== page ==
See My Ghost Passing Away
Between dreams and nightmares, Lilith sees the ghost of her lost love.
See My Ghost Passing Away is an eerily emotional trip that takes you through feelings of loss, attachment, identity and choice all in the space of 12miniutes and with minimal dialogue.
Directed and written by Yann Pichoit, and starring only Lilith Grasmug and Lisha Pu, See My Ghost Passing Away creates a nostalgic atmosphere with the use of a vintage VHS filter that is used throughout the film. This VHS effect surprisingly immerses you into an unsettling alternate space, almost as you’re watching a home-made movie that was not intended for you to see. The feeling of watching something intimate and forbidden flowed throughout the film, especially in the few lines of dialogue between Lilith and Lisha, in which you forget that they are just two schoolgirls in love.
Accompanying the VHS filter were sometimes subtle, but often very obvious uses of lighting and shade to portray the inner thoughts and fragile feelings of the two main characters. Just like their confused desires, the lighting turned like the flick of a switch to portray something much deeper and darker. I particularly liked the scene where Lilith declared that she wished she were a sailboat and the sudden, unexpected lighting change to mimic that of being suffocated by darkness underwater, which slowed eased into a clearer light blue tone that remained for the rest of the movie.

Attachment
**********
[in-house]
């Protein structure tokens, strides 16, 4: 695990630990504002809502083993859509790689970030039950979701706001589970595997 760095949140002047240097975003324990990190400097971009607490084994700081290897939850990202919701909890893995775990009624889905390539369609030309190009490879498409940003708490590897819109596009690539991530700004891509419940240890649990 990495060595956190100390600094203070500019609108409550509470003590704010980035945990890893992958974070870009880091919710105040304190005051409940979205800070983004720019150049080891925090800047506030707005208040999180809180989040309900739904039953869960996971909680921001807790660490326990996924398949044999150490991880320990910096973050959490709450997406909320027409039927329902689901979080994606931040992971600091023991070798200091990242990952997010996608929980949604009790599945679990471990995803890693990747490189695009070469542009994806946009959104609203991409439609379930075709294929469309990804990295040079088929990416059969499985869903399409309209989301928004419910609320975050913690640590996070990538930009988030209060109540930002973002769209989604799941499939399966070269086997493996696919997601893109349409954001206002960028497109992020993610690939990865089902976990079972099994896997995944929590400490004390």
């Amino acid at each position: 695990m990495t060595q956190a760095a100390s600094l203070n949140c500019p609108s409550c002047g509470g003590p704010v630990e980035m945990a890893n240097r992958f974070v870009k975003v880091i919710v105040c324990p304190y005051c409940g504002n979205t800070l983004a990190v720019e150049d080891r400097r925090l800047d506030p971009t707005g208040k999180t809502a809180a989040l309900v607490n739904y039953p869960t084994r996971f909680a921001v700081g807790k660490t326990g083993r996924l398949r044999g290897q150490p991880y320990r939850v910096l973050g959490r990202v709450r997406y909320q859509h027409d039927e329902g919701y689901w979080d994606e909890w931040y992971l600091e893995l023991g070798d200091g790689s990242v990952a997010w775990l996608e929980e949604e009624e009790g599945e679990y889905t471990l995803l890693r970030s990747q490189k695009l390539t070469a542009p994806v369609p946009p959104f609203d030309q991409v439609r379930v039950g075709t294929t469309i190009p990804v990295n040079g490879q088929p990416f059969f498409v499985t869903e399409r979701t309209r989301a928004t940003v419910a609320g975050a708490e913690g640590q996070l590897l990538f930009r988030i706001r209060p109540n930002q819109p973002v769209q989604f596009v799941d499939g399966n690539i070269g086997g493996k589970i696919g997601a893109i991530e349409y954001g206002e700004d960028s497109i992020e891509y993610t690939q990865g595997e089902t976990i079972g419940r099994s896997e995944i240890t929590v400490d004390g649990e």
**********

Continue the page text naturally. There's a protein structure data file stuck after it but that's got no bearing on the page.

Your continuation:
Overall, the clever manipulation of colour, texture and light made See My Ghost Passing Away a nostalgic and intimate watch. It surprised me how quickly I became attached to the characters but I was left wanting more from this story – to see how their relationship figures itself out as they grow into adulthood, and to feel some kind of relief from the tension built up. But, ultimately, I think this need to understand is what keeps drawing me back to watch See My Ghost Passing Away again and again.
Watch the trailer
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This article was written by:
Georgia has been a LesFlicks volunteer since December 2020. She is currently a paralegal at a learning and development company, with an view to specialising in film & TV law in the future. She has a particular interest in film theory, and wrote her undergraduate dissertation on how Disney reinforces their heteronormative agenda by coding Disney villains as as queer. Her favourite films are The VVitch and anything Studio Ghibli!